Just finished one of the contenders for this year’s Canada Reads. Candy Palmater will be defending The Break during the week of March 27 – 30 when five celebrities battle out the question, “What is the one book Canadians need now?” Here’s my prediction…although I have only read one of the other five contenders, I started three of the others and found them hard to get into. The Break is compelling and puts indigenous women and their issues in the spotlight so I not only think it will win, but that it deserves to win.
The novel begins with a young mother witnessing a violent crime on a barren cold “break” in the city…we’ve all seen it, a long empty swath slicing through forest or subdivisions with nothing more than robotic looking hydro towers holding up electrical wires for as far as the eye can see. The attack in ‘the break’ becomes the focal point of the novel with everything else connected to it.
This Métis author, in her first novel, forges a very real look at indigenous people struggling to integrate into urban centres while still having a strong relationship to the land. The author creates empathy for the indigenous women but equally helps the reader get beyond various stereotypes, to see that the white police officer who appears jaded is not a bad man (albeit oblivious to his own racism), he’s just been doing a hard job for a very long time. And the homeless juvenile delinquent has been abandoned herself and therefore lashes out–she is living in the winter of Winnipeg but also in the winter of her soul. A young indigenous mother marries a white guy and moves into a better neighbourhood believing it will bring her and her children safety, when all it brings is alienation and self-doubt. “Vermette offers us a dazzling portrayal of the patchwork quilt of pain and trauma that women inherit, of the big and small half-stories that make up a life.” (Globe and Mail)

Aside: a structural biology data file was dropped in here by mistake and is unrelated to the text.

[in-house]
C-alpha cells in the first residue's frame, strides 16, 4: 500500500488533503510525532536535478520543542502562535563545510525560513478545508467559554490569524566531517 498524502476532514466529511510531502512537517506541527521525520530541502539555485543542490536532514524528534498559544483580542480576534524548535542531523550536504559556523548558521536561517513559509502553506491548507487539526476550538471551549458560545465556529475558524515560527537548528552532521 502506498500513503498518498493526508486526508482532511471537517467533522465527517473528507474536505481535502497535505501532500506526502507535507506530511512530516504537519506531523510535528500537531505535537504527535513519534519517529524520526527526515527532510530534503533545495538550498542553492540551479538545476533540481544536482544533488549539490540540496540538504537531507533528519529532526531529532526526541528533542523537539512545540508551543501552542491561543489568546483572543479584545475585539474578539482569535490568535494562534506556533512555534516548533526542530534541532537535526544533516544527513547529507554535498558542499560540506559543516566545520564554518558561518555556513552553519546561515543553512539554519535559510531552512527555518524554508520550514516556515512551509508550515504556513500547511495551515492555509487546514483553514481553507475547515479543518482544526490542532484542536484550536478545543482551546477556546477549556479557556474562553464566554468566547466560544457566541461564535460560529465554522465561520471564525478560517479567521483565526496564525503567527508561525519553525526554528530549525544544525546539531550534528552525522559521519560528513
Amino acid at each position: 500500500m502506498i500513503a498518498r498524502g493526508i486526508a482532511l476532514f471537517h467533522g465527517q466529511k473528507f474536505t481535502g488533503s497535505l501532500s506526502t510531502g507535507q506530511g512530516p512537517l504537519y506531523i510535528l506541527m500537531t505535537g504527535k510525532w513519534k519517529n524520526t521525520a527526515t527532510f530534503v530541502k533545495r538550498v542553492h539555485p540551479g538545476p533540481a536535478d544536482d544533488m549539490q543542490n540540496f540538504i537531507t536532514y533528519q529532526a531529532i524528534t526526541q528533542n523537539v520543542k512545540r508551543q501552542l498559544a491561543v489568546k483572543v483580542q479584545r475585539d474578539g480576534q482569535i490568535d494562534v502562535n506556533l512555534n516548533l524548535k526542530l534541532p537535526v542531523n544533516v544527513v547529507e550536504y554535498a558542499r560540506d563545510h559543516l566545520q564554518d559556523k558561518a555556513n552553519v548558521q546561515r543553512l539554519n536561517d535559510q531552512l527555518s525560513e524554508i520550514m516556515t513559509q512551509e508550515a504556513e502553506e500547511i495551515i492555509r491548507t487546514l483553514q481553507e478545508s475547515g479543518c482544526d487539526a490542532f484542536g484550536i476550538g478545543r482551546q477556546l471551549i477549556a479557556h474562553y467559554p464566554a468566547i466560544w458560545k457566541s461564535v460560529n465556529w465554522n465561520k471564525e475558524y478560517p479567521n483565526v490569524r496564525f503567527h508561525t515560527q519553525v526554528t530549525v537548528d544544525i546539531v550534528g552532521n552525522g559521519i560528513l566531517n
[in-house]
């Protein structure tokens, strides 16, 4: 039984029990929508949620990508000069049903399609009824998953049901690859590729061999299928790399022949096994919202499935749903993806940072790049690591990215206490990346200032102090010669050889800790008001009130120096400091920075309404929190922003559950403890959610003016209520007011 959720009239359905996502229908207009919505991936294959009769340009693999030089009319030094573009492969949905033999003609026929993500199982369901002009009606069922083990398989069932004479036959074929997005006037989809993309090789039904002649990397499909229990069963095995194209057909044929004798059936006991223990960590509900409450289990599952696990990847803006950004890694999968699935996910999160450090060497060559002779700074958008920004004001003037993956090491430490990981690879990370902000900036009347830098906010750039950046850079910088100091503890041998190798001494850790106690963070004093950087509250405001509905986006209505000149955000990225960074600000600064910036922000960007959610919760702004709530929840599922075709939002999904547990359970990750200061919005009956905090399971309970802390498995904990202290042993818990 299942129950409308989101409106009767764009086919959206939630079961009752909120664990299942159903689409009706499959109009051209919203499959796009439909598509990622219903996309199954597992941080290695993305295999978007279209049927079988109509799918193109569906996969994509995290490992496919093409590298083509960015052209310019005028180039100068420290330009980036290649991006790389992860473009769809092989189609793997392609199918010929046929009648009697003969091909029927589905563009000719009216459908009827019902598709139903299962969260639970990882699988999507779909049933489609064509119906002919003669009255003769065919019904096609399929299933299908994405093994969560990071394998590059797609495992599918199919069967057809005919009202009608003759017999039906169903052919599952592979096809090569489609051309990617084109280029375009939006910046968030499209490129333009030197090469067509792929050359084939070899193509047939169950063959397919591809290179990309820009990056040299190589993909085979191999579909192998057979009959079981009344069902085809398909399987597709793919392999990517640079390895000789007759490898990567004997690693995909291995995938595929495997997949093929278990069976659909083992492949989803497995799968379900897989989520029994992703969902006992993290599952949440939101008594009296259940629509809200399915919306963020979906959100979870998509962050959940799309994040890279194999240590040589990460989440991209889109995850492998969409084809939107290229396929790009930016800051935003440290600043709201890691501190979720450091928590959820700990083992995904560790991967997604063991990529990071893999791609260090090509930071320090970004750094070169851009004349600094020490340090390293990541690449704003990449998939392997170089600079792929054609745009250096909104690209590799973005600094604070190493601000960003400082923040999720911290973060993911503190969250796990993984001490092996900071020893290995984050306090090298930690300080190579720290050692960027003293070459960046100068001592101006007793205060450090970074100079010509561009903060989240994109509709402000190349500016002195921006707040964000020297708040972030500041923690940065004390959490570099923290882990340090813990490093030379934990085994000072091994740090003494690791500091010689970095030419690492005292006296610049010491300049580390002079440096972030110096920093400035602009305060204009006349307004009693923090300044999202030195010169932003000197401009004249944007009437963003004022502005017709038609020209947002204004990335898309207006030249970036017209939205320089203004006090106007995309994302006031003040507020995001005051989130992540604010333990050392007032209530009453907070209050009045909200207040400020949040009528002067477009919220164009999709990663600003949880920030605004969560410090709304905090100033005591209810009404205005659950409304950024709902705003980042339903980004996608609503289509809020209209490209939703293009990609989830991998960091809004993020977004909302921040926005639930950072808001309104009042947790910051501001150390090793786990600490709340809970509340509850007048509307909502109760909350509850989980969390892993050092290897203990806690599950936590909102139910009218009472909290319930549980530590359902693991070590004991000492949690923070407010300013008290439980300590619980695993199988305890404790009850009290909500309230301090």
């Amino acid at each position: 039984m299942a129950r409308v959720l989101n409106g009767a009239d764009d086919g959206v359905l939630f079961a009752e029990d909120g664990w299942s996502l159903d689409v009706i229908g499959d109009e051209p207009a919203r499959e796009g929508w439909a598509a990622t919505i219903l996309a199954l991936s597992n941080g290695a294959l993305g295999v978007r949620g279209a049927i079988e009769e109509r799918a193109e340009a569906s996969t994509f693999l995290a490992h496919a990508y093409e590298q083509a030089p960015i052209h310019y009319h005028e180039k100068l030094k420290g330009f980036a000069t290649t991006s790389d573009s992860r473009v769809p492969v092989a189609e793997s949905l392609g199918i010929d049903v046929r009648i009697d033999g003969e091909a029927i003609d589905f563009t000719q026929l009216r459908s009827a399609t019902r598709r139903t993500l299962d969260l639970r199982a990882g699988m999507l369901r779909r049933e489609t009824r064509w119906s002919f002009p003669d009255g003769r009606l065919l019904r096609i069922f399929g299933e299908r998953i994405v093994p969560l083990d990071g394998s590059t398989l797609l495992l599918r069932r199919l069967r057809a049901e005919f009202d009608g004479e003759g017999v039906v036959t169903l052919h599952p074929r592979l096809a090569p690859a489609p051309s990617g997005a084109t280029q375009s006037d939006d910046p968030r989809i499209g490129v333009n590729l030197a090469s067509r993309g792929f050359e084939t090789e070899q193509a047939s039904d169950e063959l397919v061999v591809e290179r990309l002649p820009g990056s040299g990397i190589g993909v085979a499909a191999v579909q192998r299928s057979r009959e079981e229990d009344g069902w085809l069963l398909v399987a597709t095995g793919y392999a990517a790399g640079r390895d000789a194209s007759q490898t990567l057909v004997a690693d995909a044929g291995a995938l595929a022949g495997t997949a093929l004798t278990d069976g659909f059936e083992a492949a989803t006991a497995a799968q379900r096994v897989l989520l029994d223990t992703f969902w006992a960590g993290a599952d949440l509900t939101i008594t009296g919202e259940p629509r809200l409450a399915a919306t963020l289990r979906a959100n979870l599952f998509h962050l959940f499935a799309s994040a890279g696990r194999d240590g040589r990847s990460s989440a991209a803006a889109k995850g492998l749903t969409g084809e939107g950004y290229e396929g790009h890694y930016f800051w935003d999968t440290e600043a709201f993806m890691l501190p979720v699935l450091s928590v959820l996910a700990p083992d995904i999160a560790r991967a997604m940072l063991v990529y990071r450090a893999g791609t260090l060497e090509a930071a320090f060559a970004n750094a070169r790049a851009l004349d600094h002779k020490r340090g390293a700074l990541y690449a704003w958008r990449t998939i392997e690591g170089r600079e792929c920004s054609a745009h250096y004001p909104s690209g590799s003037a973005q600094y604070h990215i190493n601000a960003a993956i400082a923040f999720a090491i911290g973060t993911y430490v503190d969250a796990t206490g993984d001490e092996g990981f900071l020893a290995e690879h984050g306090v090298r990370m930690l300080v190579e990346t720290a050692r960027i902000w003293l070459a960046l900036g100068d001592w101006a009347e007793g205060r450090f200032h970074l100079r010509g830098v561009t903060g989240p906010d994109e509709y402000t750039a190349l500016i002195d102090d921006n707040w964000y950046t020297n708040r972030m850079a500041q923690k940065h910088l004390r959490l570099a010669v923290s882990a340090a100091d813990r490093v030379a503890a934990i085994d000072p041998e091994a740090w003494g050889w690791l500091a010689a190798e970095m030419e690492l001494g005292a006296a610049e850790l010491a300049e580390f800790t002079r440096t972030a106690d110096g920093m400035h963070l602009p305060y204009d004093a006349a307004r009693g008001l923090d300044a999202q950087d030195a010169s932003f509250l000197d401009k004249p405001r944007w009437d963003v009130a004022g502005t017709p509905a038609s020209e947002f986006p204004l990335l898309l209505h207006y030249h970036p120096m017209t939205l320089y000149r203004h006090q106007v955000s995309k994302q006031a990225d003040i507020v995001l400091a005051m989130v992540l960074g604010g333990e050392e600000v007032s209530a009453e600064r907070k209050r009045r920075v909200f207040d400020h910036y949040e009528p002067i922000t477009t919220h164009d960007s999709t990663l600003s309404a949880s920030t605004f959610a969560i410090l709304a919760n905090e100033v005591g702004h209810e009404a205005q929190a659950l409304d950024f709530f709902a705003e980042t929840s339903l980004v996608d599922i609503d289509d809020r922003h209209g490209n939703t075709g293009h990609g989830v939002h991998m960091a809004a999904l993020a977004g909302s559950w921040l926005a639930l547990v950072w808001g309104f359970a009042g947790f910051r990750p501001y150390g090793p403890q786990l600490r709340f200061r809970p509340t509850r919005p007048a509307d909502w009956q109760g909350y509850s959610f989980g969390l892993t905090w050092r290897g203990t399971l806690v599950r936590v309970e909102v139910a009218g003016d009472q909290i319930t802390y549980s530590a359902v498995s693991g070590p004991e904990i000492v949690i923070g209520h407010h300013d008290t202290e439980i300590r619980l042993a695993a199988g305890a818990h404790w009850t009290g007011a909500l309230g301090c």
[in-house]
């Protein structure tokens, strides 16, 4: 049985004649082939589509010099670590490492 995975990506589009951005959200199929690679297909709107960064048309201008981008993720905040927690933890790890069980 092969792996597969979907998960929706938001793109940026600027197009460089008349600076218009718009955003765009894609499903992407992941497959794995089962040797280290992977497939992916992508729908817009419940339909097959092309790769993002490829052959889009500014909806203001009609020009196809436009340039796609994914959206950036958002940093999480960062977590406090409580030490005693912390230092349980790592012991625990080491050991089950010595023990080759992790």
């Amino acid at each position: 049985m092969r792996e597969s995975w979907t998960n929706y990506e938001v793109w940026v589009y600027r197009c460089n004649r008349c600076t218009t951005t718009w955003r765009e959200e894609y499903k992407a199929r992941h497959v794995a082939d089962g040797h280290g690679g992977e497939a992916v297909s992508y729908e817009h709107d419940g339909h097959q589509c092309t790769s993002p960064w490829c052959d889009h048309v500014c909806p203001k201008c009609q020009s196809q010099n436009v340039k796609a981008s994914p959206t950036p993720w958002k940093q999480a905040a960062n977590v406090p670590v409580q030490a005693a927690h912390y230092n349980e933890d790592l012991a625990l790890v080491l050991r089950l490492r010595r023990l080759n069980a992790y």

It is a story of brokenness but also of amazing strength and resilience, the importance of family, and how to break out of old patterns of understanding or behaviour. There is such beauty and such rift in this very complicated community in North Winnipeg where the author grew up. Her ability to capture such a comprehensive snapshot of Canada from various perspectives makes it my strong choice to win Canada Reads 2017.
Check out a CBC interview with the author, which is definitely worth a visit. Just click on this link: How Katherena Vermette turned a terrible vision into a visionary debut novel